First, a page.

High-profile House members typically cruise toward re-election with little worry. But Democrats and their allies this year have vowed to make a few of the chamber’s top Republicans sweat at least a bit during the campaign season.
The Democratic Congressional Campaign Committee this week amped up its efforts to unseat Rep. Michele Bachmann of Minnesota, a tea party favorite who sought the 2012 Republican presidential nod — elevating her race with DemocratJim Graves to its “Red-to-Blue program” for contests it considers highly competitive.
Democratic House candidate Rob Zerban has out raised his well-known opponent, Rep. Paul Ryan of Wisconsin — the House Budget chairman and Republican vice presidential nominee — by more than $200,000 for the year’s all-important third quarter. He also has received significant financial and grass-roots backing from outside liberal groups.
And a strategist for DemocratWayne Powell, a long-shot against House Majority Leader Eric Cantor, has promised to politically batter the Virginia Republican so much that he’ll be unfit to ever challenge House Speaker John A. Boehner of Ohio for his party’s top spot in the chamber.
While most independent political experts say the incumbents will win — and probably easily — Nov. 6, the challengers and their allies deny their endeavors are quixotic. Rather, they say it’s important no one in a thriving democracy have a free pass toward re-election.
And in taking on the seemingly invincible incumbents, the challengers add they hope to shine a strong light on their opponents’ failed policy positions and disagreeable personal traits.
With the DCCC giving the Bachmann-Graves race increased attention, the Graves campaign is now eligible for extra financial, communications, grass-roots and strategic support. The status means the committee will work with outside Democrat-friendly groups to help shepherd money and support on behalf of the candidate.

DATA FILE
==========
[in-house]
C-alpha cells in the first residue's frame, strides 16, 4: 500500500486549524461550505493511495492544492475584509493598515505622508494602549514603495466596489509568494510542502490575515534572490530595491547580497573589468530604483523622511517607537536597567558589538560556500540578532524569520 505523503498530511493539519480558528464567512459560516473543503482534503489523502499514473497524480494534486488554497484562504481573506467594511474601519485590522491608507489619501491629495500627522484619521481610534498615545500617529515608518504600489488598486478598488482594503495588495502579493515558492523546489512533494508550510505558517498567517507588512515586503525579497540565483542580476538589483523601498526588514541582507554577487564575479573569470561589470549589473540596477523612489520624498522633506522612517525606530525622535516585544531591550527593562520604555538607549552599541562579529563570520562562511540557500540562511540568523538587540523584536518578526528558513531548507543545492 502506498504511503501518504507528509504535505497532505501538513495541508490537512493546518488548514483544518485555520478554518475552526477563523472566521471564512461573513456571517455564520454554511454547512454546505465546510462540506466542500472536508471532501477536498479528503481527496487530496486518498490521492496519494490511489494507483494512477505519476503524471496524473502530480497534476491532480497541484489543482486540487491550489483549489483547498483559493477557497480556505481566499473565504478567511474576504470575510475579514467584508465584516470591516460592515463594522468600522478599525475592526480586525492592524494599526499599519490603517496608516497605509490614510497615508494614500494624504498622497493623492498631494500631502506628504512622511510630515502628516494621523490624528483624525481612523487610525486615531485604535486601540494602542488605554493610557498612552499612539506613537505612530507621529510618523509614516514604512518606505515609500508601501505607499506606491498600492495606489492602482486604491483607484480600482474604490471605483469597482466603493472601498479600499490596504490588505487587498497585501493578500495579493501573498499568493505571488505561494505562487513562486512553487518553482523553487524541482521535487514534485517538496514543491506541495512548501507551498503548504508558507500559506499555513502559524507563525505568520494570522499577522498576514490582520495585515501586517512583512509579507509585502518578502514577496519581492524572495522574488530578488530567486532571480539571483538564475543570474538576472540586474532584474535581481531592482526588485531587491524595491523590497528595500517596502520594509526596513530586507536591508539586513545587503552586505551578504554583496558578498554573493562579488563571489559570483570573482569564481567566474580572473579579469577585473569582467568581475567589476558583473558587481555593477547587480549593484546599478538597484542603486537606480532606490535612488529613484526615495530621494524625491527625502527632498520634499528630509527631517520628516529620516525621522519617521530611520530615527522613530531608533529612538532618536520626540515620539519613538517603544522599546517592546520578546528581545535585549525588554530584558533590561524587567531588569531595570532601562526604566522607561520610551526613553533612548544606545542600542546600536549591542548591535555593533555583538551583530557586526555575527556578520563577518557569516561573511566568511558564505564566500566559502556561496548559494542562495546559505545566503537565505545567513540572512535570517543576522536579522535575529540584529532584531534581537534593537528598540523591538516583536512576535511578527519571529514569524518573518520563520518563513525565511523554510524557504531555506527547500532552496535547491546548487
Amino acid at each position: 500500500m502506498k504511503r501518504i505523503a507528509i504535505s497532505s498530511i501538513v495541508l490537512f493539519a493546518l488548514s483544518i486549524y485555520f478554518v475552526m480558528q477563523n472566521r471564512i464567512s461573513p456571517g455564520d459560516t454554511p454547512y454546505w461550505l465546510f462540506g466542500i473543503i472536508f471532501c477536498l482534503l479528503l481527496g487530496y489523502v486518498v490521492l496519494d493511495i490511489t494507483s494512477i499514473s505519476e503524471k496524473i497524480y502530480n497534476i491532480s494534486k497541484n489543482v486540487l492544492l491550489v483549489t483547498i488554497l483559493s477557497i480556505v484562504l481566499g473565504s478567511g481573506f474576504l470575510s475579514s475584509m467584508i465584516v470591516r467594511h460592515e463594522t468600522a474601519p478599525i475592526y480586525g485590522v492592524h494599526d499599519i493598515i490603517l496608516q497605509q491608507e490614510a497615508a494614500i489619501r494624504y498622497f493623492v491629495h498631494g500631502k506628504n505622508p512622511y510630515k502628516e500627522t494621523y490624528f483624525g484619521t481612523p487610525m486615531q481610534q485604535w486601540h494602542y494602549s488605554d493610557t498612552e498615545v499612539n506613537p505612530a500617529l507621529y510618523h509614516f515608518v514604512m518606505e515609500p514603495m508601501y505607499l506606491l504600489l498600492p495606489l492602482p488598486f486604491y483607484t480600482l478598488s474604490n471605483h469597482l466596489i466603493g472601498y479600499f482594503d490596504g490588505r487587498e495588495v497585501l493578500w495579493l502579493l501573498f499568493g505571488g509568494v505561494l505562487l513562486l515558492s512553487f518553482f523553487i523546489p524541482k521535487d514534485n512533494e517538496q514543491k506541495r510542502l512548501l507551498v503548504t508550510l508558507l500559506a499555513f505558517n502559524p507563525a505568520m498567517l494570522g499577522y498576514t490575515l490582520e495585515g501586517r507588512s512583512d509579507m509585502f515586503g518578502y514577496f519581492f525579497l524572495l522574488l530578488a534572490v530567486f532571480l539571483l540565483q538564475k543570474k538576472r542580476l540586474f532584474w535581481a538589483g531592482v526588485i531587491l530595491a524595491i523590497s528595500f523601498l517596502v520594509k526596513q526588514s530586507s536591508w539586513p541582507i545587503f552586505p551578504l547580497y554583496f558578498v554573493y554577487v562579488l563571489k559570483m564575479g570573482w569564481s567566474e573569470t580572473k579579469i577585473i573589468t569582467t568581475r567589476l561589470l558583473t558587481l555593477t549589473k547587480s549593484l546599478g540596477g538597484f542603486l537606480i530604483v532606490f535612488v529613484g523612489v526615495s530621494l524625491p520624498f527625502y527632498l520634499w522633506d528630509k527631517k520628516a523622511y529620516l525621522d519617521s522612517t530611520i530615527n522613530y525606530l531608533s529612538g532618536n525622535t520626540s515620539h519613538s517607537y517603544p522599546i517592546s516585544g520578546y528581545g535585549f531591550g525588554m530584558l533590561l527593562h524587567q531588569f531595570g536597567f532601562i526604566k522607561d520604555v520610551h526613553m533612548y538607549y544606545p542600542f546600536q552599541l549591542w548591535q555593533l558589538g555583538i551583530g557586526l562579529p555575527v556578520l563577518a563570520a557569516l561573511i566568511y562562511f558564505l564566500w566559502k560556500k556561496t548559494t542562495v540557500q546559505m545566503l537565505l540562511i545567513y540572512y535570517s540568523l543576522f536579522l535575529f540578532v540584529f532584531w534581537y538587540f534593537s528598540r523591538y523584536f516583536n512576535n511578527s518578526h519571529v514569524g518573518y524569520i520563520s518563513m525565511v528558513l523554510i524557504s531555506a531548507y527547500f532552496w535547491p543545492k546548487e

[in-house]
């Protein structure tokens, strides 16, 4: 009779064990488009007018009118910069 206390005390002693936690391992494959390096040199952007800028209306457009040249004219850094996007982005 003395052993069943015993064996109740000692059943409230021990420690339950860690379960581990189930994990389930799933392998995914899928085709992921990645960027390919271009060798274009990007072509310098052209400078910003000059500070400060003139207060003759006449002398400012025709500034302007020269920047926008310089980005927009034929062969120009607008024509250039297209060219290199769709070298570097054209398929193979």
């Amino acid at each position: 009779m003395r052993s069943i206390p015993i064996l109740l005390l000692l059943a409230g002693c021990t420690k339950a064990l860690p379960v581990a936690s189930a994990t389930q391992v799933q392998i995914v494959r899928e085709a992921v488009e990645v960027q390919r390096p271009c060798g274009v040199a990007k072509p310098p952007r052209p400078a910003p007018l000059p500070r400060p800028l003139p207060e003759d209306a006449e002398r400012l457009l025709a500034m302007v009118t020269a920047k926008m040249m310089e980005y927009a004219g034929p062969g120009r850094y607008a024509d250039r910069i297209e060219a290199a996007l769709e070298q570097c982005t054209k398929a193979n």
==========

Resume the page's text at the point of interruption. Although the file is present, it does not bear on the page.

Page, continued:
The DCCC, the fundraising arm of House Democrats, said Mr. Graves has surpassed fundraising, organizing and infrastructure goals. But it wouldn’t say how much money, if any, the Graves campaign will benefit with its new race rating.
“During Congresswoman Michele Bachmann’s career in Washington, she has been more focused on being a national right-wing celebrity than on delivering for the Minnesota families she represents,” said Rep. Steve Israel of New York, the DCCC’s chairman. “Voters are experiencing buyer’s remorse with Congresswoman Bachmann and her relentless desire to put ideology over solutions.”
Mrs. Bachmann has a significant lead in most polls, including an 11-point advantage in a SurveyUSA poll taken last week. But a September survey commissioned by Mr. Graves showed him trailing 48 percent to 46 percent.
Republicans have dismissed the DCCC’s efforts as much ado about nothing.
“Minnesotans already know that Jim Graves had no problem trying to deceive voters with a phony resume or trying to cover up the fact that he is a dishonest businessman,” said Katie Prill, a spokeswoman with the National Republican Congressional Committee.
In the Ryan-Zerban contest, the DCCC has pegged it as an “emerging race,” a category it reserves for Democratic candidates “making themselves competitive by running smart campaigns which are becoming increasingly competitive.”
The Progressive Change Campaign Committee, a political action committee dedicated to electing liberal Democrats to Congress, made 42,000 calls in one day last week to district voters on behalf of Mr. Zerban. The group also has raised more than $122,000 for campaign.